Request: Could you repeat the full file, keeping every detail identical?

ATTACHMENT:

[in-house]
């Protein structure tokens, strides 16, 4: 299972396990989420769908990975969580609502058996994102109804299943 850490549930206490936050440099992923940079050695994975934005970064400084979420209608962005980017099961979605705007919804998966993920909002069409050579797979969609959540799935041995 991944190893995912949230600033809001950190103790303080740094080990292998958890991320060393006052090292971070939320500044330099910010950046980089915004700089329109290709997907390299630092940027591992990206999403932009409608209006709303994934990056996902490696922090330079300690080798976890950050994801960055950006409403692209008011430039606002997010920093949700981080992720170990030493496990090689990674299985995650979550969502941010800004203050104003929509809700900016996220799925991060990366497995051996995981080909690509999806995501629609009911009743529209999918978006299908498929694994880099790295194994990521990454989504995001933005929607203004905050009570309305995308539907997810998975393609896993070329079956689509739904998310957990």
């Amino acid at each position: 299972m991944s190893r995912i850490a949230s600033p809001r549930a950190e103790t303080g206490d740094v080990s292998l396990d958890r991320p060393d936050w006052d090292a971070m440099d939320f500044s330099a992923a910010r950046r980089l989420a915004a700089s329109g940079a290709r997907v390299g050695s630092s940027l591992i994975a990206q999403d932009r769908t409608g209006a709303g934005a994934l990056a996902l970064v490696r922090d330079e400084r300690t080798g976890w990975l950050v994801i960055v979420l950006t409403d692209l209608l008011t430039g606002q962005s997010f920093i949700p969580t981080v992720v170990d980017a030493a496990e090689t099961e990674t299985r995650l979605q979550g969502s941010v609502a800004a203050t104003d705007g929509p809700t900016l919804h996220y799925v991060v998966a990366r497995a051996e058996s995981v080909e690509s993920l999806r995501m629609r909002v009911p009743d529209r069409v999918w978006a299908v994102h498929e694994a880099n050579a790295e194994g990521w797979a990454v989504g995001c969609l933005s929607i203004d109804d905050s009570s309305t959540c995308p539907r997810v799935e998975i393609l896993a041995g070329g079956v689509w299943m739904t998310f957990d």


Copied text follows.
[in-house]
């Protein structure tokens, strides 16, 4: 299972396990989420769908990975969580609502058996994102109804299943 850490549930206490936050440099992923940079050695994975934005970064400084979420209608962005980017099961979605705007919804998966993920909002069409050579797979969609959540799935041995 991944190893995912949230600033809001950190103790303080740094080990292998958890991320060393006052090292971070939320500044330099910010950046980089915004700089329109290709997907390299630092940027591992990206999403932009409608209006709303994934990056996902490696922090330079300690080798976890950050994801960055950006409403692209008011430039606002997010920093949700981080992720170990030493496990090689990674299985995650979550969502941010800004203050104003929509809700900016996220799925991060990366497995051996995981080909690509999806995501629609009911009743529209999918978006299908498929694994880099790295194994990521990454989504995001933005929607203004905050009570309305995308539907997810998975393609896993070329079956689509739904998310957990």
């Amino acid at each position: 299972m991944s190893r995912i850490a949230s600033p809001r549930a950190e103790t303080g206490d740094v080990s292998l396990d958890r991320p060393d936050w006052d090292a971070m440099d939320f500044s330099a992923a910010r950046r980089l989420a915004a700089s329109g940079a290709r997907v390299g050695s630092s940027l591992i994975a990206q999403d932009r769908t409608g209006a709303g934005a994934l990056a996902l970064v490696r922090d330079e400084r300690t080798g976890w990975l950050v994801i960055v979420l950006t409403d692209l209608l008011t430039g606002q962005s997010f920093i949700p969580t981080v992720v170990d980017a030493a496990e090689t099961e990674t299985r995650l979605q979550g969502s941010v609502a800004a203050t104003d705007g929509p809700t900016l919804h996220y799925v991060v998966a990366r497995a051996e058996s995981v080909e690509s993920l999806r995501m629609r909002v009911p009743d529209r069409v999918w978006a299908v994102h498929e694994a880099n050579a790295e194994g990521w797979a990454v989504g995001c969609l933005s929607i203004d109804d905050s009570s309305t959540c995308p539907r997810v799935e998975i393609l896993a041995g070329g079956v689509w299943m739904t998310f957990d």